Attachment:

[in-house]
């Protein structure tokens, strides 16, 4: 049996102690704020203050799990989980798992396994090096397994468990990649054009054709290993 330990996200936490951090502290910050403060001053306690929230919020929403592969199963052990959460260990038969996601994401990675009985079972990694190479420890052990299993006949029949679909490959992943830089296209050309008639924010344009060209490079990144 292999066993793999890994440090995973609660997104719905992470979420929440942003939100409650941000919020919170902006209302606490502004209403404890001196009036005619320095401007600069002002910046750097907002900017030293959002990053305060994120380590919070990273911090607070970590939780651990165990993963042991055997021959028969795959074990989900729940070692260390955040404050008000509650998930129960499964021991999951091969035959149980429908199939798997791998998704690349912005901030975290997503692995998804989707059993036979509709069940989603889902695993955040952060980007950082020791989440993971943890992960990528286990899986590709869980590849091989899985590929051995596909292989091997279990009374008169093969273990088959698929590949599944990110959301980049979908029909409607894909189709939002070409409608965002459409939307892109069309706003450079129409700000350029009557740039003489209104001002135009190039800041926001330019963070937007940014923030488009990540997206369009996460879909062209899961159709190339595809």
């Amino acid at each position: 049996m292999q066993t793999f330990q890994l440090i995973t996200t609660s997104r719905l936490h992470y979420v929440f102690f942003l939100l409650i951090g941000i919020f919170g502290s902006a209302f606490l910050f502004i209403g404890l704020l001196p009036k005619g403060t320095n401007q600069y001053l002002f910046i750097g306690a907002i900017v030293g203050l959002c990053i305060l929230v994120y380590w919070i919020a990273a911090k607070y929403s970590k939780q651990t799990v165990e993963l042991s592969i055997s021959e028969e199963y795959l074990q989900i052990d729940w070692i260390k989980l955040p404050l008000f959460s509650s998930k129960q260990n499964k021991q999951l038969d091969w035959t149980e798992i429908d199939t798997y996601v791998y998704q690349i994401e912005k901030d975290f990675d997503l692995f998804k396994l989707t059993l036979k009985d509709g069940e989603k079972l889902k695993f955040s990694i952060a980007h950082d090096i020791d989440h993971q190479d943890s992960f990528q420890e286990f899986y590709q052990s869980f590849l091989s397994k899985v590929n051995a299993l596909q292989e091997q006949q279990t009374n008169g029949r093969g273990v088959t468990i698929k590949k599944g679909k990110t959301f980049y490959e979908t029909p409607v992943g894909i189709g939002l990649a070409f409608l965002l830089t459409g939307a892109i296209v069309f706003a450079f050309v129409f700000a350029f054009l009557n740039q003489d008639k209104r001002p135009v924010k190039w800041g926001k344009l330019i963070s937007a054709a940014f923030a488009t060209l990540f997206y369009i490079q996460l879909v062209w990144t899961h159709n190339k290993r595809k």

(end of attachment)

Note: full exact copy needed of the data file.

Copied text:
[in-house]
């Protein structure tokens, strides 16, 4: 049996102690704020203050799990989980798992396994090096397994468990990649054009054709290993 330990996200936490951090502290910050403060001053306690929230919020929403592969199963052990959460260990038969996601994401990675009985079972990694190479420890052990299993006949029949679909490959992943830089296209050309008639924010344009060209490079990144 292999066993793999890994440090995973609660997104719905992470979420929440942003939100409650941000919020919170902006209302606490502004209403404890001196009036005619320095401007600069002002910046750097907002900017030293959002990053305060994120380590919070990273911090607070970590939780651990165990993963042991055997021959028969795959074990989900729940070692260390955040404050008000509650998930129960499964021991999951091969035959149980429908199939798997791998998704690349912005901030975290997503692995998804989707059993036979509709069940989603889902695993955040952060980007950082020791989440993971943890992960990528286990899986590709869980590849091989899985590929051995596909292989091997279990009374008169093969273990088959698929590949599944990110959301980049979908029909409607894909189709939002070409409608965002459409939307892109069309706003450079129409700000350029009557740039003489209104001002135009190039800041926001330019963070937007940014923030488009990540997206369009996460879909062209899961159709190339595809």
């Amino acid at each position: 049996m292999q066993t793999f330990q890994l440090i995973t996200t609660s997104r719905l936490h992470y979420v929440f102690f942003l939100l409650i951090g941000i919020f919170g502290s902006a209302f606490l910050f502004i209403g404890l704020l001196p009036k005619g403060t320095n401007q600069y001053l002002f910046i750097g306690a907002i900017v030293g203050l959002c990053i305060l929230v994120y380590w919070i919020a990273a911090k607070y929403s970590k939780q651990t799990v165990e993963l042991s592969i055997s021959e028969e199963y795959l074990q989900i052990d729940w070692i260390k989980l955040p404050l008000f959460s509650s998930k129960q260990n499964k021991q999951l038969d091969w035959t149980e798992i429908d199939t798997y996601v791998y998704q690349i994401e912005k901030d975290f990675d997503l692995f998804k396994l989707t059993l036979k009985d509709g069940e989603k079972l889902k695993f955040s990694i952060a980007h950082d090096i020791d989440h993971q190479d943890s992960f990528q420890e286990f899986y590709q052990s869980f590849l091989s397994k899985v590929n051995a299993l596909q292989e091997q006949q279990t009374n008169g029949r093969g273990v088959t468990i698929k590949k599944g679909k990110t959301f980049y490959e979908t029909p409607v992943g894909i189709g939002l990649a070409f409608l965002l830089t459409g939307a892109i296209v069309f706003a450079f050309v129409f700000a350029f054009l009557n740039q003489d008639k209104r001002p135009v924010k190039w800041g926001k344009l330019i963070s937007a054709a940014f923030a488009t060209l990540f997206y369009i490079q996460l879909v062209w990144t899961h159709n190339k290993r595809k």